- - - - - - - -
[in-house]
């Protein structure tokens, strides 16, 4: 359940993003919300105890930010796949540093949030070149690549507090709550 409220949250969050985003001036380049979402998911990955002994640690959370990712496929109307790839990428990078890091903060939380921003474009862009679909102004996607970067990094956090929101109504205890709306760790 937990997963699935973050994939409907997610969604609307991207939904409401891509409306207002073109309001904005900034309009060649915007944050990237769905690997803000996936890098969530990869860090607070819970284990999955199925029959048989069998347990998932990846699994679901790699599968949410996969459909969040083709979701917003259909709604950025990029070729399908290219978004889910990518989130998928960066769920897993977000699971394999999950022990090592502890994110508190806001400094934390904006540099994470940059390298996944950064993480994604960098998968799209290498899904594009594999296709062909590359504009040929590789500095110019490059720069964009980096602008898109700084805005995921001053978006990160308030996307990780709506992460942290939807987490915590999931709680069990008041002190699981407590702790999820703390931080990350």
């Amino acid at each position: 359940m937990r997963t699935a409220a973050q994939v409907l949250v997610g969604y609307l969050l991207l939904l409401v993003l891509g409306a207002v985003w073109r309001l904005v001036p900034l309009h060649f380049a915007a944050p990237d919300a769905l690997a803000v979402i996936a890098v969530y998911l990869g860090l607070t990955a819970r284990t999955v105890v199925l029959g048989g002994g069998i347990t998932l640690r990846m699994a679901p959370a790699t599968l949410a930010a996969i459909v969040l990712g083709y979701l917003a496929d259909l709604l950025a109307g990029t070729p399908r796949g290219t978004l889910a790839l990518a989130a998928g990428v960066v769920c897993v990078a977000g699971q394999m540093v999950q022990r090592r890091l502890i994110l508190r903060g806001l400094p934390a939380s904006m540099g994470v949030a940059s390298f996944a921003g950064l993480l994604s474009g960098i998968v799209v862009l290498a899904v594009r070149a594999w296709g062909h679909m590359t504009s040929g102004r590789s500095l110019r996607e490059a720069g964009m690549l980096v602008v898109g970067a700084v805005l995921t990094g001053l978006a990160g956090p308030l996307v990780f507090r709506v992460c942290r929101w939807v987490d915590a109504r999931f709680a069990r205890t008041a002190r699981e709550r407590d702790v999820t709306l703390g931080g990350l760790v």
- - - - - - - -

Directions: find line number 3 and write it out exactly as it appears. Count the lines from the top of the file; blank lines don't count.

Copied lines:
């Amino acid at each position: 359940m937990r997963t699935a409220a973050q994939v409907l949250v997610g969604y609307l969050l991207l939904l409401v993003l891509g409306a207002v985003w073109r309001l904005v001036p900034l309009h060649f380049a915007a944050p990237d919300a769905l690997a803000v979402i996936a890098v969530y998911l990869g860090l607070t990955a819970r284990t999955v105890v199925l029959g048989g002994g069998i347990t998932l640690r990846m699994a679901p959370a790699t599968l949410a930010a996969i459909v969040l990712g083709y979701l917003a496929d259909l709604l950025a109307g990029t070729p399908r796949g290219t978004l889910a790839l990518a989130a998928g990428v960066v769920c897993v990078a977000g699971q394999m540093v999950q022990r090592r890091l502890i994110l508190r903060g806001l400094p934390a939380s904006m540099g994470v949030a940059s390298f996944a921003g950064l993480l994604s474009g960098i998968v799209v862009l290498a899904v594009r070149a594999w296709g062909h679909m590359t504009s040929g102004r590789s500095l110019r996607e490059a720069g964009m690549l980096v602008v898109g970067a700084v805005l995921t990094g001053l978006a990160g956090p308030l996307v990780f507090r709506v992460c942290r929101w939807v987490d915590a109504r999931f709680a069990r205890t008041a002190r699981e709550r407590d702790v999820t709306l703390g931080g990350l760790v």